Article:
Amongst the complaints I recently shared about my MacBook Pro was its tendency to slip into a coma. A reader shared the suggestion to change the MacBook’s power management settings such that the contents of memory are not saved to disk on sleep.
I did so, and man, hallelujah! Well, sort of. While flying home, my first battery ran out of power, so I did my usual Powerbook routine of sleeping the notebook and swapping batteries. Took me about 10 seconds total. And, when I opened up the laptop — nothing. The notebook was powered down.
Now, with my Powerbook, that never happened. Upon re-opening, it powered back up beautifully. With the MacBook Pro, however, I would open it up and it would be off. But, when you hit the power button, the contents of memory would be reanimated from disk. And, if you were lucky, you’d get back to work in a few minutes.
After changing my power management settings, however, you guessed it! You lose suspend-to-disk for memory and for whatever reason, the MacBook does not keep the system in sleep for any fraction of a second when you swap batteries. Add these two factors up, my friends, and you get complete data loss.
There are some who say, “Nah nah nah, I always save my files before sleep, what kind of idiot are you?” Of course I saved my files before I swapped batteries, but man, I sure miss the good ol’ days of the Powerbook just working. If only it weren’t slow as molasses…
10 thoughts on “The Danger of Mucking with OS X Sleep”
dude, it’s time to leave the dark side behind. come join me on ubuntu. your expectations will be really low. so even though things may not be as nice as they are on osx, if you look at things from a relative point of view, your level of satisfaction will really be much higher. 🙂
Nice, I didn’t notice this before. I repro’d it on my machine. Lame work-around: re-enable hibernate prior to swap, disable again afterwards.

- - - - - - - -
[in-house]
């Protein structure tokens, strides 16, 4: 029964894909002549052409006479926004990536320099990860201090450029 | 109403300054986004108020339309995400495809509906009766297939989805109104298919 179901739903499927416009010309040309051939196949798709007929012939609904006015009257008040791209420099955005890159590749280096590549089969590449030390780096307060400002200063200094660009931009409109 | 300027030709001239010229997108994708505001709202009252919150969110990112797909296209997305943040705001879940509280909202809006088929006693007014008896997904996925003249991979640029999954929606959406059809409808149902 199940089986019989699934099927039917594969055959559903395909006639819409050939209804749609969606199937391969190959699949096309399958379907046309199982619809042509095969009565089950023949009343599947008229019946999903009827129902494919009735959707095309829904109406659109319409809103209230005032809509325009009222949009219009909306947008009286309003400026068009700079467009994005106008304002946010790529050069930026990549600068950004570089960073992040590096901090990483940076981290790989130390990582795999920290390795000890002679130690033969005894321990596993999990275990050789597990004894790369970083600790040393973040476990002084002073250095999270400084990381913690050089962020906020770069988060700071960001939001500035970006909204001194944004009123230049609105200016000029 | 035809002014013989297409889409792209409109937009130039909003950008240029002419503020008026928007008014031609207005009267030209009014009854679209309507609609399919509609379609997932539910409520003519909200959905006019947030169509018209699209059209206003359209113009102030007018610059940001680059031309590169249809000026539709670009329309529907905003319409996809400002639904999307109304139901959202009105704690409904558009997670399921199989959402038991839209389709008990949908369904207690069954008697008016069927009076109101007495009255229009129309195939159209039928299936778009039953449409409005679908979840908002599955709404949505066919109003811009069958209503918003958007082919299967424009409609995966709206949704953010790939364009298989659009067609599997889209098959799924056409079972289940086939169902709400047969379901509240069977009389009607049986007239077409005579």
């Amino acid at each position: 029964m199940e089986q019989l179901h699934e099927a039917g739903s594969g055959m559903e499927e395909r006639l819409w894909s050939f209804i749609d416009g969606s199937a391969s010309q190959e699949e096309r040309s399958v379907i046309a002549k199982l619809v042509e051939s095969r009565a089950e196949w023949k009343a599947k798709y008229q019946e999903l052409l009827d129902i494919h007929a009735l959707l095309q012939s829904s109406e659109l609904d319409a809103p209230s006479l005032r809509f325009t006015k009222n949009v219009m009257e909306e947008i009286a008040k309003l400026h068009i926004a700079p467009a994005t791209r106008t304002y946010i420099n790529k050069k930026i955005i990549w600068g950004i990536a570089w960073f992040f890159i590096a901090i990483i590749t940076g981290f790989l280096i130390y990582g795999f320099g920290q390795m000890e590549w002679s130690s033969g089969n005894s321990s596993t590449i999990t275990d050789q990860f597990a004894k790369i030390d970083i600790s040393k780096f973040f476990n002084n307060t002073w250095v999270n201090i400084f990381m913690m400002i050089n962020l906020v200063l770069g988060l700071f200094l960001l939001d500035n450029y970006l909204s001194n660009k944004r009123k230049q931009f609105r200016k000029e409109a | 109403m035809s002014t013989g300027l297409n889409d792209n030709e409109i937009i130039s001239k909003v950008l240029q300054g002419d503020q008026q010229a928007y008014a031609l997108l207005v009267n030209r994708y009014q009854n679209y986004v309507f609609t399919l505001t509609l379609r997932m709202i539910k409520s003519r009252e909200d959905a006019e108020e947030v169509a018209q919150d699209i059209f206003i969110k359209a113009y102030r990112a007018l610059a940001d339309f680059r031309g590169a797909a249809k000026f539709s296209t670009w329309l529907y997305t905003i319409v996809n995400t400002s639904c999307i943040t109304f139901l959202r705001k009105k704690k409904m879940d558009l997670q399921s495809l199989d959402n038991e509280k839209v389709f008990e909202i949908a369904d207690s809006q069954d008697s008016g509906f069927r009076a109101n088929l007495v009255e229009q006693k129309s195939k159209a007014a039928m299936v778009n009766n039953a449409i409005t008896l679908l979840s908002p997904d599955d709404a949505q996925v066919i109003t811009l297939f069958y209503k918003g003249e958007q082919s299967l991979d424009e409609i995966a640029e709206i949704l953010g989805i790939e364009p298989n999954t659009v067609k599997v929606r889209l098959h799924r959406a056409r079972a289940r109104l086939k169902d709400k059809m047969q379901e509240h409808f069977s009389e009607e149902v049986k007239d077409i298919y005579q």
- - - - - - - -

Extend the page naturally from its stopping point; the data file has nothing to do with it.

rentzch: I’ve been giving this setting a try:
“sudo pmset -a hibernatemode 3”
Apparently, it’s only supposed to enter Safe Sleep if the battery is really low, and use normal sleep otherwise. I haven’t paid attention as to whether or not that’s the case, but it seems to be working okay.
eitan: I *despise* Linux based on past bad experiences. I’ll have to give Ubuntu a try one of these days, though — I keep hearing good things about it.
But as far as I can figure, Linux seems to be for people who either (a) have a religious problem using closed-source software or (b) value their time less than their money.
I don’t fit into either of those camps. I will gladly pay a premium for stuff that “just works” and delegate much of my operating system’s behavior to Steve’s creative whims than the collective wisdom of hundreds of different hackers throughout the globe.
IMHO, Ubuntu fits pretty well into the “just works” category. You should give it a shot when the 6.06 release comes out in June,
Why would you not plug in a laptop when switching batteries and not powering down first?
I think your expectations are unreasonable, and there isn’t an OS out there that will handle this flawlessly.
Dilbert: Why would I do it? Because it worked flawlessly on OS X on the PowerBook G4; I’ve done it dozens of times.
Because Apple didn’t advertise that it made a change to this aspect of power management when they switched to the MacBooks, I’m not sure saying that my expectations are unreasonable is a fair statement.
yep, welcome to PC land, where elegance, style and innovation takes a back seat to raw integer performance.
I’m not sure why your PowerBook ever did this, unless it was set to hibernate every time, which to me is just a pain. I’d much rather have 3 second wake ups and live without being able to swap batteries.
Of course, I’ve just had the battery fail in my MacBook, which does make it a real pain (’till I get to an Apple store to swap it (again!))
So I found a solution. There is an excellent widget called Deep Sleep. I can now sleep my Mac normally by shutting the lid, or if I want to hibernate, I hit [F12] and click on the moon.
The Tech Doctor